Talent Mobility and the Future of Jobs
Businesses and governments around the world are beginning to come to terms with the new reality of the post-financial crisis era. In response to the excesses leading to the crisis, today there is a primary emphasis on constraints, not growth—e.g., reductions in government spending, postponed corporate expansion, stagnant or declining hiring, and slowing growth in the Far East coupled with little growth in the EU and US. At the same time, there is a critical need to unleash growth, to leverage emerging trends in technology, market needs, and society to expand enterprise and economic opportunity. Success in breaking through to a new wave of growth and prosperity will depend increasingly on human and social capital. In turn, a new, global burst of innovation and entrepreneurship will require a deep pool of highly skilled, creative, inclusive, risk taking individuals and communities.
Given the essential role of human capital in the coming expansion, a global war for talent is beginning and will intensify. At the heart of this competition are three issues:
Almost 200 million people around the world (40 million of which are in the advanced economies alone) are unemployed. Yet global businesses are struggling with jobs that remain vacant. Seventy five million of these unemployed are youth.The inability to fill jobs despite massive unemployment is not only due to geographic imbalances in demand and supply, but also due to large skill gaps between the needs of the industry and the output of the education systems.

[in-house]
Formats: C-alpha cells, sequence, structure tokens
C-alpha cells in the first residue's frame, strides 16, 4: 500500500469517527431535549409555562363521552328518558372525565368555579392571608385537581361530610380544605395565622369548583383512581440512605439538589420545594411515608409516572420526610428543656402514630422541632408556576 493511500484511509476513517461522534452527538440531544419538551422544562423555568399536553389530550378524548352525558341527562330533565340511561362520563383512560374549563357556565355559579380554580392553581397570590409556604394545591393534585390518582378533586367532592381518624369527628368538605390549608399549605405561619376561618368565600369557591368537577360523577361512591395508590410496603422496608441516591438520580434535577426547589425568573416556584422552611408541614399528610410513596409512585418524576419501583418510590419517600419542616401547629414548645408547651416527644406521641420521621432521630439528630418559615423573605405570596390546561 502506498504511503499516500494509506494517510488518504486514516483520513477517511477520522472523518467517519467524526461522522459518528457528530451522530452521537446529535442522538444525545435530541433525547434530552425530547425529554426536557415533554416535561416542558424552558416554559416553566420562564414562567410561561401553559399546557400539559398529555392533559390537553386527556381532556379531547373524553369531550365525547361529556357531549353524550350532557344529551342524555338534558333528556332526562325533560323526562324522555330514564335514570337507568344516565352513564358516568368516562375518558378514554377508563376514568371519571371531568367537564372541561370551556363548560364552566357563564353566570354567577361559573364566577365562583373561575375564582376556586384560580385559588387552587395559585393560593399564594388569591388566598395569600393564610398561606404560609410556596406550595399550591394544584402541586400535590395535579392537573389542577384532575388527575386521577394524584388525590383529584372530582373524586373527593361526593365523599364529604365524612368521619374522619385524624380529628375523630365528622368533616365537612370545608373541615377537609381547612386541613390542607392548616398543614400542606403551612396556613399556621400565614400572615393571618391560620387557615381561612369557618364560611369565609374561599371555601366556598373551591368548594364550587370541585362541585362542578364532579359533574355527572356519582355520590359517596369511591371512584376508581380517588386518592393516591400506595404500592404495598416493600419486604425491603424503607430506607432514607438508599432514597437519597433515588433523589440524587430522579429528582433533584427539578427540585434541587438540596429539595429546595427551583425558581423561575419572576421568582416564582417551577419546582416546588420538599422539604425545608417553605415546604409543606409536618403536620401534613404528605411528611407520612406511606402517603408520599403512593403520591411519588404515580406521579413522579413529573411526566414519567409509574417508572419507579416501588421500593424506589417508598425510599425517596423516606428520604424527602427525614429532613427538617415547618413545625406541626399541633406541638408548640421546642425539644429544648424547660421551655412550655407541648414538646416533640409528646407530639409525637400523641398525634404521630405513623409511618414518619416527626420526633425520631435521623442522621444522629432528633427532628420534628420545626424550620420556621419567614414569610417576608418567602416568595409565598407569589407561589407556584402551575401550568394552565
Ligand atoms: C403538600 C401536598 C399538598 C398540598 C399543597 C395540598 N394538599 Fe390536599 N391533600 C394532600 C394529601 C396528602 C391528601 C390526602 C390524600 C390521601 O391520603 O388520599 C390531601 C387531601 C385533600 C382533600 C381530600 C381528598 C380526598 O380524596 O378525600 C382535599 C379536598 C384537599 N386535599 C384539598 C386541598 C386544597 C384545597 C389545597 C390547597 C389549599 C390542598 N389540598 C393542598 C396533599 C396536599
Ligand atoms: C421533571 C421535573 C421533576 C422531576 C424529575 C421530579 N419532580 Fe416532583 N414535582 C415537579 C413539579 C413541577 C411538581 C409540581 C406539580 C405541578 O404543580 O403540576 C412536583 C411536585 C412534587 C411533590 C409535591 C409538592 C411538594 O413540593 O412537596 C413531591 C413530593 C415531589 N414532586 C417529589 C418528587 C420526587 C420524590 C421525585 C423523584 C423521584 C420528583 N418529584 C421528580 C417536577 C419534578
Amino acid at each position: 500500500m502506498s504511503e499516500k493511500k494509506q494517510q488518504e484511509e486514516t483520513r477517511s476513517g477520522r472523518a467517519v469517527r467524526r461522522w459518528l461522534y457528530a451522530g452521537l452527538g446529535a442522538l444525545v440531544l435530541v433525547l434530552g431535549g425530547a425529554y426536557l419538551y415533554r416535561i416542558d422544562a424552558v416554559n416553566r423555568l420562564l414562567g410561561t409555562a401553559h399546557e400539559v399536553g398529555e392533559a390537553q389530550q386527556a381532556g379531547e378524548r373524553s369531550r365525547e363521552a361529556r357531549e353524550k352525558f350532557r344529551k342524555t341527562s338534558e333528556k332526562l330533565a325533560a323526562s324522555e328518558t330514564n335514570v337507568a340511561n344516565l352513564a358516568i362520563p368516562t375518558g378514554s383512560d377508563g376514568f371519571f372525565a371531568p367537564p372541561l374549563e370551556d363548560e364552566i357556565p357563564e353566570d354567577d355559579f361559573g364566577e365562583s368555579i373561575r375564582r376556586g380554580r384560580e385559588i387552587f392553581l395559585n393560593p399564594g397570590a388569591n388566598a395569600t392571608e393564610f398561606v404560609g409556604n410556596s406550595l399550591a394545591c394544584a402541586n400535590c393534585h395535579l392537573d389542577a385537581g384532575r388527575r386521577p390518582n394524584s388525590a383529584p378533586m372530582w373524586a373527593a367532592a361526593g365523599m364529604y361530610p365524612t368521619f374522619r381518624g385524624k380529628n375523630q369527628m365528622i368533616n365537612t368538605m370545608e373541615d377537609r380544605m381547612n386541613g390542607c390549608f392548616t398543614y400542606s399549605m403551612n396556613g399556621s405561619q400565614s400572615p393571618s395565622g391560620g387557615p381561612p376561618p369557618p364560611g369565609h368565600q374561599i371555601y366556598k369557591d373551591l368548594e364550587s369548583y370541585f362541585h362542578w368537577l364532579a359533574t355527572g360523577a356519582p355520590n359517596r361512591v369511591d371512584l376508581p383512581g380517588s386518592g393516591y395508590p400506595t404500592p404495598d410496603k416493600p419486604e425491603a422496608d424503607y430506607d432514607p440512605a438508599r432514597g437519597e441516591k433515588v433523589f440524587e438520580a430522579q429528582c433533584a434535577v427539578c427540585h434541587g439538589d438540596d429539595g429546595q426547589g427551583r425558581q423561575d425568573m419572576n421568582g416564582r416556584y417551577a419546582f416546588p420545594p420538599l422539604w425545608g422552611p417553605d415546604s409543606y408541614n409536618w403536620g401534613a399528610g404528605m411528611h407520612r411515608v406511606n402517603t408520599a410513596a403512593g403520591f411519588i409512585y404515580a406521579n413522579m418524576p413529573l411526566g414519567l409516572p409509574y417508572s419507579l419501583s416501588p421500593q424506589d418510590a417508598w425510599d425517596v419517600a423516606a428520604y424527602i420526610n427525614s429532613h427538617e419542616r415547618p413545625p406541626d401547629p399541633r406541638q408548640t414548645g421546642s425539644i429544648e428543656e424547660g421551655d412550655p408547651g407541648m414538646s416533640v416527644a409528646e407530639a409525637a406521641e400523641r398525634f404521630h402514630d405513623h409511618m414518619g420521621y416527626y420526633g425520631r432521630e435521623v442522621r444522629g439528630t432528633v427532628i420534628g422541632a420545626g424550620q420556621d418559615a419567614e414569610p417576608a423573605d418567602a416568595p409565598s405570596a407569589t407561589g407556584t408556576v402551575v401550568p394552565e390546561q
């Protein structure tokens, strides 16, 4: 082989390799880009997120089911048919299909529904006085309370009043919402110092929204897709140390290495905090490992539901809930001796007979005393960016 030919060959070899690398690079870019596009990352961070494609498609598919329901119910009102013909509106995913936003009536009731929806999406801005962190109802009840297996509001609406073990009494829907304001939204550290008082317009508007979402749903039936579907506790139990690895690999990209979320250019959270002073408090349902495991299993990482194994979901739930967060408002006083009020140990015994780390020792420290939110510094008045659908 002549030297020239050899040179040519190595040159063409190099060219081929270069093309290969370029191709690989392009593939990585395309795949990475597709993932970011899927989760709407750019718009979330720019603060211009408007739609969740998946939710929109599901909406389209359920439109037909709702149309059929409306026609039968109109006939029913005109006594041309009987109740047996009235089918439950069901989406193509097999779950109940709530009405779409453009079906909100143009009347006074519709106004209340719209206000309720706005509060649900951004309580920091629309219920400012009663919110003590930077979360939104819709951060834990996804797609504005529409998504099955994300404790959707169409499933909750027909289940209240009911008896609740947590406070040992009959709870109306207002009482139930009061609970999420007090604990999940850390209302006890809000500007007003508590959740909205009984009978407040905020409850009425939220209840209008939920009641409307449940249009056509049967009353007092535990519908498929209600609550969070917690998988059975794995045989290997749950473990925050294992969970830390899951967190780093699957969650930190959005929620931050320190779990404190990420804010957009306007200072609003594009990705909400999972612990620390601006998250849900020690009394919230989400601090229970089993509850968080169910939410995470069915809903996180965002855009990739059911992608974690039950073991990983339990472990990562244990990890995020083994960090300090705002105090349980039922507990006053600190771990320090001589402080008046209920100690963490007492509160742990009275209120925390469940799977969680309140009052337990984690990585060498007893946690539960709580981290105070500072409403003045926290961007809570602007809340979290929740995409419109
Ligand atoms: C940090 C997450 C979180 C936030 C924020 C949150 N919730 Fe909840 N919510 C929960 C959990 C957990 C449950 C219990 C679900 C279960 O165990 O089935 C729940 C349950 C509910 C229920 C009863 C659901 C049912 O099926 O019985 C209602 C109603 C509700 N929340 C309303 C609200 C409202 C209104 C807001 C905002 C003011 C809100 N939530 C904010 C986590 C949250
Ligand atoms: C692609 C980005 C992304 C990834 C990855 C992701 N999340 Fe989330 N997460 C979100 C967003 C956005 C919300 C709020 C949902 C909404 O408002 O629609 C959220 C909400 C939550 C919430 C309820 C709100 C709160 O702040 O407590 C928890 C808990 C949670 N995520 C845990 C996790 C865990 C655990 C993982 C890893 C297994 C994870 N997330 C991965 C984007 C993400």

Advances in technology, especially Information Technology, will continue to disrupt societies in the coming years. Cloud, mobile technology, social networks and collaboration technologies, and big data provide almost infinite computing, storage, and bandwidth at very low cost. This has increased the amount of innovation in every sector and aspect of our lives. These developments are redefining jobs of the future and with it, the talent needed for the future.
Change in Demographics
Emerging economies like India and China are increasingly becoming magnets for talent while advanced economies like Japan, the EU and the U.S. are facing the challenges of an aging workforce. The most direct impact of the widespread aging around the globe is that regional and national economies that depend on a largely static local workforce will be challenged, as the local population ages out of the working economy.
“Talent Mobility for the 21st Century” is an article written by Kris Gopalakrishnan. The excerpts and ideas here were published for the G20 magazine edited by Ana C. Rold.